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 Post subject: Cathode resistor question
PostPosted: Jan Tue 30, 2018 3:25 am 
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Location: Bristol, Rhode Island
Hi all,

Building a slightly modified Fender 5D5 circuit, which has two inputs/two channels. I'm building it one input, one channel. My question is about the cathode resistor. Should I increase (4x?) its value to account for three of the four triodes not being used?


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 Post subject: Re: Cathode resistor question
PostPosted: Jan Tue 30, 2018 11:16 pm 
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Joined: Feb Sat 12, 2011 2:29 pm
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Location: Fayette County, Pa
You would need to increase the value, but you may find it is not really 4X. The easiest way would be to build up the circuit and measure the cathode voltage on the single tube version and compare it to that called out on the original schematic. They should be the same, all other factors being equal. (B+ voltages and plate drop in particular.) My guess is you will be somewhere around a 1.5 K 1/2 W resistor. (That is common for the input stage of many Fender amps)


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 Post subject: Re: Cathode resistor question
PostPosted: Jan Wed 31, 2018 2:39 am 
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Location: Spring Hill, FL
Someone double check my thought process here, but I would think you would actually change the plate resistor or the dropping resistor in the power supply B+ rail.

When you remove a tube from the circuit (or add one for that matter) you are changing the total plate current that the dropping resistor sees, and those are picked based on that current and the desired voltage drop (which is figured based on the plate voltage and pale current.) If you remove the other 3 triodes, that throws off the total amount of plate current, which will change the plate voltage. If you change the dropping resistor to one that is 4 times the value that's there now, that should maintain the same plate voltage. From there, the single triode and it's cathode values would remain the same.

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 Post subject: Re: Cathode resistor question
PostPosted: Jan Wed 31, 2018 2:53 am 
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First, the cathode resistor is set by the desired plate current and grid bias voltage. R = Eg / Ip. If the tube is a tetrode or pentode, then add in the screen current.
By this logic, the size of the cathode resistor would exactly scale with the number of tubes in parallel---ASSUMING that the plate voltage remained constant.

So, yes, if there is a shared load resistor, it would have to be scaled. But the cathode resistor also has to be scaled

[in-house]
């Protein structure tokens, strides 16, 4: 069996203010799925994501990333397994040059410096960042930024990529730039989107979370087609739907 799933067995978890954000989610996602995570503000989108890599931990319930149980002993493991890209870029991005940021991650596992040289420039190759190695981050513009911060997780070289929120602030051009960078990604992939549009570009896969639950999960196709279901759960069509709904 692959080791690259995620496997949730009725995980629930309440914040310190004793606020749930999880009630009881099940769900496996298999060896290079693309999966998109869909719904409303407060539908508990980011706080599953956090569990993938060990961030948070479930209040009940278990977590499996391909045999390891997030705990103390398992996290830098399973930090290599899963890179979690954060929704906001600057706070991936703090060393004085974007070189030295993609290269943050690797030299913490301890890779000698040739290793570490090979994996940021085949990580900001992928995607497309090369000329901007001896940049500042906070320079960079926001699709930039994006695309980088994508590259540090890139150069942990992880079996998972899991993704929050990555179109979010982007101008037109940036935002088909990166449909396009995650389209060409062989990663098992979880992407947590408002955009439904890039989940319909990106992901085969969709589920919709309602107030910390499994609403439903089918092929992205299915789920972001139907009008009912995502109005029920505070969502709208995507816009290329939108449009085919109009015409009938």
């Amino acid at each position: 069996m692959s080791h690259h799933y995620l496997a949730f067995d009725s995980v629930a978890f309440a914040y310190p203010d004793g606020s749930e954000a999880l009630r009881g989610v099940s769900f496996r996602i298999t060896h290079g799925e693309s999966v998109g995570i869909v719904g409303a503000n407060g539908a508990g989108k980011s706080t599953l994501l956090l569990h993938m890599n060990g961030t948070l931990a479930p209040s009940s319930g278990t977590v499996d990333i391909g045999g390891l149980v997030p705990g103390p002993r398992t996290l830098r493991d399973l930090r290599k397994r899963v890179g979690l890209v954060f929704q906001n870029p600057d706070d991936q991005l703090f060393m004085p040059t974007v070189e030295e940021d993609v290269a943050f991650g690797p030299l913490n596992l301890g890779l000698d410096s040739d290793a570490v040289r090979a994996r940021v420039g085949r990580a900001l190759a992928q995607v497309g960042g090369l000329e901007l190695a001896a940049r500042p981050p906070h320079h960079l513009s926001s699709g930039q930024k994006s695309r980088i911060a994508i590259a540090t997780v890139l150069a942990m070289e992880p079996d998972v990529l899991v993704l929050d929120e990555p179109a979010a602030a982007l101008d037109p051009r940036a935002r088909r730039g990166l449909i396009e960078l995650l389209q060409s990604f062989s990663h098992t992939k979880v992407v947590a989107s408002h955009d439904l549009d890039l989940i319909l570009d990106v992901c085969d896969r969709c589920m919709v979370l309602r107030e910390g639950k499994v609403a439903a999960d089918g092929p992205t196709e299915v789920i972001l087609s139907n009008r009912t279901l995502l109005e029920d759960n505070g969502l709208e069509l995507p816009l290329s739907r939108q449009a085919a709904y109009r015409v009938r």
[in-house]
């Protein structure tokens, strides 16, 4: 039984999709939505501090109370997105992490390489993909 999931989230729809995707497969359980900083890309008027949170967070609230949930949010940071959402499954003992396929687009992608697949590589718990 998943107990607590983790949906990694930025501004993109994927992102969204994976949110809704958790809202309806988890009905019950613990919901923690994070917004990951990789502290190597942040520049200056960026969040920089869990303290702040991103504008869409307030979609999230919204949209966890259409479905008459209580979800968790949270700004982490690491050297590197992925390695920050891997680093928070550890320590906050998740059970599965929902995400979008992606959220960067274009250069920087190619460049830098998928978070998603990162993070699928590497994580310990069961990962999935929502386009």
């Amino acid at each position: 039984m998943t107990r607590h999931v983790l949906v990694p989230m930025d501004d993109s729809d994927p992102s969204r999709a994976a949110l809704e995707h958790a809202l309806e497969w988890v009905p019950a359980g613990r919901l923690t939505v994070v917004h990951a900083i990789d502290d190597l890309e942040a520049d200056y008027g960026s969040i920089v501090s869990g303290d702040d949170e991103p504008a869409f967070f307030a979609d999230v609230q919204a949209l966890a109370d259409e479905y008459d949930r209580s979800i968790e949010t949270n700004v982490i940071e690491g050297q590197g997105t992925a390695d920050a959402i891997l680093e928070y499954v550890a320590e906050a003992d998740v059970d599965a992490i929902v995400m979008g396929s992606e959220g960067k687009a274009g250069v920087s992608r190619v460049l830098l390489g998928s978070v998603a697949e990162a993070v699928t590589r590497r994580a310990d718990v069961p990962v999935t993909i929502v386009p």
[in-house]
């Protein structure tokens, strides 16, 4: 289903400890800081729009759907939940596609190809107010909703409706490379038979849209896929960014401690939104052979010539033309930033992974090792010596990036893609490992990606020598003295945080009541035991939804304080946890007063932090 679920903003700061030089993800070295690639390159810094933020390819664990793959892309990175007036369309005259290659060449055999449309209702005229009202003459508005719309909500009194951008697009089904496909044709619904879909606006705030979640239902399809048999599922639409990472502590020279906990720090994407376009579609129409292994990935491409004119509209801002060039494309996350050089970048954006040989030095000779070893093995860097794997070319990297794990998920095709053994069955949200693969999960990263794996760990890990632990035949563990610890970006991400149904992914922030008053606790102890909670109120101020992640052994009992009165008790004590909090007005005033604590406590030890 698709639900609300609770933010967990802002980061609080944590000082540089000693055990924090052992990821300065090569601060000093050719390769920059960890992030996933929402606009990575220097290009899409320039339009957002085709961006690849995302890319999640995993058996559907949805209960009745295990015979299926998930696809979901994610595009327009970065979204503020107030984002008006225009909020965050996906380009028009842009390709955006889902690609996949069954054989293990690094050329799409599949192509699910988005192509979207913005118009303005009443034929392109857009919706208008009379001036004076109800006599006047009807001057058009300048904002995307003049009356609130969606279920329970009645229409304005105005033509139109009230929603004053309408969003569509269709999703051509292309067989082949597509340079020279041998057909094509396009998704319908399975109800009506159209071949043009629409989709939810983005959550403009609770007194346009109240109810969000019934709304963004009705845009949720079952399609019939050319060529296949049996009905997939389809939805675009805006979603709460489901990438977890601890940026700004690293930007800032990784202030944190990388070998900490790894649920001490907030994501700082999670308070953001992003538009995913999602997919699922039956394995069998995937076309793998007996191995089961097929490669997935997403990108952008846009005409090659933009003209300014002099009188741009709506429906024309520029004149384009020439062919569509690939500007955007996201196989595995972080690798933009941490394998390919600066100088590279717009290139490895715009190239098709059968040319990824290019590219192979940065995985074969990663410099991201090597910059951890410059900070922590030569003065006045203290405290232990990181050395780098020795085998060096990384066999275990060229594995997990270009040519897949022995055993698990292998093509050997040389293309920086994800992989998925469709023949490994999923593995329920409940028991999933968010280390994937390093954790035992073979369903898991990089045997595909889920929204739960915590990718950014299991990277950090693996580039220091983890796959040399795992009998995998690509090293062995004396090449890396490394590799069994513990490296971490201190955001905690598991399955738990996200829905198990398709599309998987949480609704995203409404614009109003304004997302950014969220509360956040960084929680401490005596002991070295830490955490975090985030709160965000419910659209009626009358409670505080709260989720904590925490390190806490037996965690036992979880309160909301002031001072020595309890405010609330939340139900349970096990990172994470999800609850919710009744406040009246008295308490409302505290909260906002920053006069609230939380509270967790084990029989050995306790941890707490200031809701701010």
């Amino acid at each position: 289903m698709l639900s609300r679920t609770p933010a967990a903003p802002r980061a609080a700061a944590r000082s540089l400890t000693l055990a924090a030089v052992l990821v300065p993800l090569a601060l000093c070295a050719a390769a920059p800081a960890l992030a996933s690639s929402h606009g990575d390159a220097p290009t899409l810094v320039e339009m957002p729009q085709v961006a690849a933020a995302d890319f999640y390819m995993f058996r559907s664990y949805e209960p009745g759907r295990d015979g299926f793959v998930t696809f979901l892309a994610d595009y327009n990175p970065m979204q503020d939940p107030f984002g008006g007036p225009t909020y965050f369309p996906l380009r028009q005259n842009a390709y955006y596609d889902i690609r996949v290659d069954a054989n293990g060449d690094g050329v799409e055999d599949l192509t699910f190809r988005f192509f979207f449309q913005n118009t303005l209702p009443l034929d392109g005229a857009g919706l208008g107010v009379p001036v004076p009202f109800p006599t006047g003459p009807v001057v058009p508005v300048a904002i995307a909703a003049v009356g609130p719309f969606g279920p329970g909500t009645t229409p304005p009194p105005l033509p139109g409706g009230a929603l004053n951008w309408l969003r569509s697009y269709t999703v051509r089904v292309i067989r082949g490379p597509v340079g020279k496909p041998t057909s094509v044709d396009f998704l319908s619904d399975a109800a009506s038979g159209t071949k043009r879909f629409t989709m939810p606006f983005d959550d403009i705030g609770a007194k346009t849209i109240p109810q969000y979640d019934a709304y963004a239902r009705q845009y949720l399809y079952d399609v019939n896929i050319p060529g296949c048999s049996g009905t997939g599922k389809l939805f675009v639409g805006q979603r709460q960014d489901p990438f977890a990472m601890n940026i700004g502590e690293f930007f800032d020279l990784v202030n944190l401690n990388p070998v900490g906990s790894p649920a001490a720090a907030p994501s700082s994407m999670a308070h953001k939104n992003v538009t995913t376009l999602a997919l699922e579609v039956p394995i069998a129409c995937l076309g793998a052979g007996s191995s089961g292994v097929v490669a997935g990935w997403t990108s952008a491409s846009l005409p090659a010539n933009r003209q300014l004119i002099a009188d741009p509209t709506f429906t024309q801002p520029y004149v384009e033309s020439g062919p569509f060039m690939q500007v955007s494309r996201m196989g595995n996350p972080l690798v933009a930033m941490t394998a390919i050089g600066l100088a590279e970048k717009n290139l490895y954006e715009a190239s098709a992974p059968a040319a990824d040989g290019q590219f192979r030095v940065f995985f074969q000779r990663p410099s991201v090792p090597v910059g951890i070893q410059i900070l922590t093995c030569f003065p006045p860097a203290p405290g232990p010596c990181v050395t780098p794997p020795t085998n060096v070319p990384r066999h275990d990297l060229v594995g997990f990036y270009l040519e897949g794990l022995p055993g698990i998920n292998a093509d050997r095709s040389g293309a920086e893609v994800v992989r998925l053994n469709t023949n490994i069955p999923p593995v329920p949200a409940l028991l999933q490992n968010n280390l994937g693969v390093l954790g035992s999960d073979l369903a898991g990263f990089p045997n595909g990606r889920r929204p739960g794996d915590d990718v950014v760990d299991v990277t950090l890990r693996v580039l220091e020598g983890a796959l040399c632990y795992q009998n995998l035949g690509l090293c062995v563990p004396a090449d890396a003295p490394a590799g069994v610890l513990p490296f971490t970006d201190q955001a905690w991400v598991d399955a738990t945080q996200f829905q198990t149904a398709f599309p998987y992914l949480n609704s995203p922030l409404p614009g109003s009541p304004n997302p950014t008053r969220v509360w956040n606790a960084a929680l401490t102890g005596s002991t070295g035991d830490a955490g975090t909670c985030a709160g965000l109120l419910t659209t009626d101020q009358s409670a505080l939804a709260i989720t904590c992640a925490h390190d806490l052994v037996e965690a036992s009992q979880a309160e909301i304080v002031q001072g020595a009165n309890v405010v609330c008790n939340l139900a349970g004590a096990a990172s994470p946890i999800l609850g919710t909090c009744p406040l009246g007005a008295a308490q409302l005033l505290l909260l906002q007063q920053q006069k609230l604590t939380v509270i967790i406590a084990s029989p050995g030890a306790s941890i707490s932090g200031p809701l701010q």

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 Post subject: Re: Cathode resistor question
PostPosted: Jan Wed 31, 2018 7:54 pm 
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Location: Vancouver, WA
You cropped too much off of your picture. Each pair of triodes shares a 100k plate load resistor. So if you are only using a single triode then you would have to double the plate load resistor as well.

You could fiddle with the with the B+ resistor if you want but it really wouldn't make any difference. Below you can see the load line for the stock configuration in green. The red line is an estimate of what it would be if three preamps were removed (and plate load doubled). The yellow line is for a 1.88k cathode resistor and the blue line represents a 1.5k cathode resistor.

Image

The plate voltage is nowhere near the maximum rating so there is no need to drop the B+ for that.

With any of those combinations there is no effect on gain and there is more than enough grid swing to accommodate even the hottest humbucker pickups. This is one of those times where you don't need to sweat the details. Slap it together with a 200k plate resistor and whatever 1.5-2K cathode resistor you have on hand. As long as the bias voltage ends up around a volt or more then you are good to go.


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 Post subject: Re: Cathode resistor question
PostPosted: Jan Wed 31, 2018 10:01 pm 
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Joined: Feb Sat 12, 2011 2:29 pm
Posts: 501
Location: Fayette County, Pa
It is true you would have to adjust the plate resistor, assuming the circuit uses a single resistor for multiple tubes. I also assume you have duplicated plate current ad voltage with the original multiple rube circuit. Each tube must be the same as your single tube version. That said my previous statements hold. But if you have made any changes, B+ or other factors the of course you will have to compensate.


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 Post subject: Re: Cathode resistor question
PostPosted: Feb Thu 01, 2018 4:58 am 
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Location: Vancouver Island, Canada
I know you are wanting to calculate your own resistor values, but for reference, check out schematics at AX84.com.

Here's an example, one input: http://ax84.rru.com/media/ax84_m37.pdf

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 Post subject: Re: Cathode resistor question
PostPosted: Feb Sat 10, 2018 5:27 pm 
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Joined: Jan Thu 01, 1970 1:00 am
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Location: Gainesville, Florida
tons of reference amp schematics

https://www.google.com/search?q=fender+ ... 336NwxCzgM:


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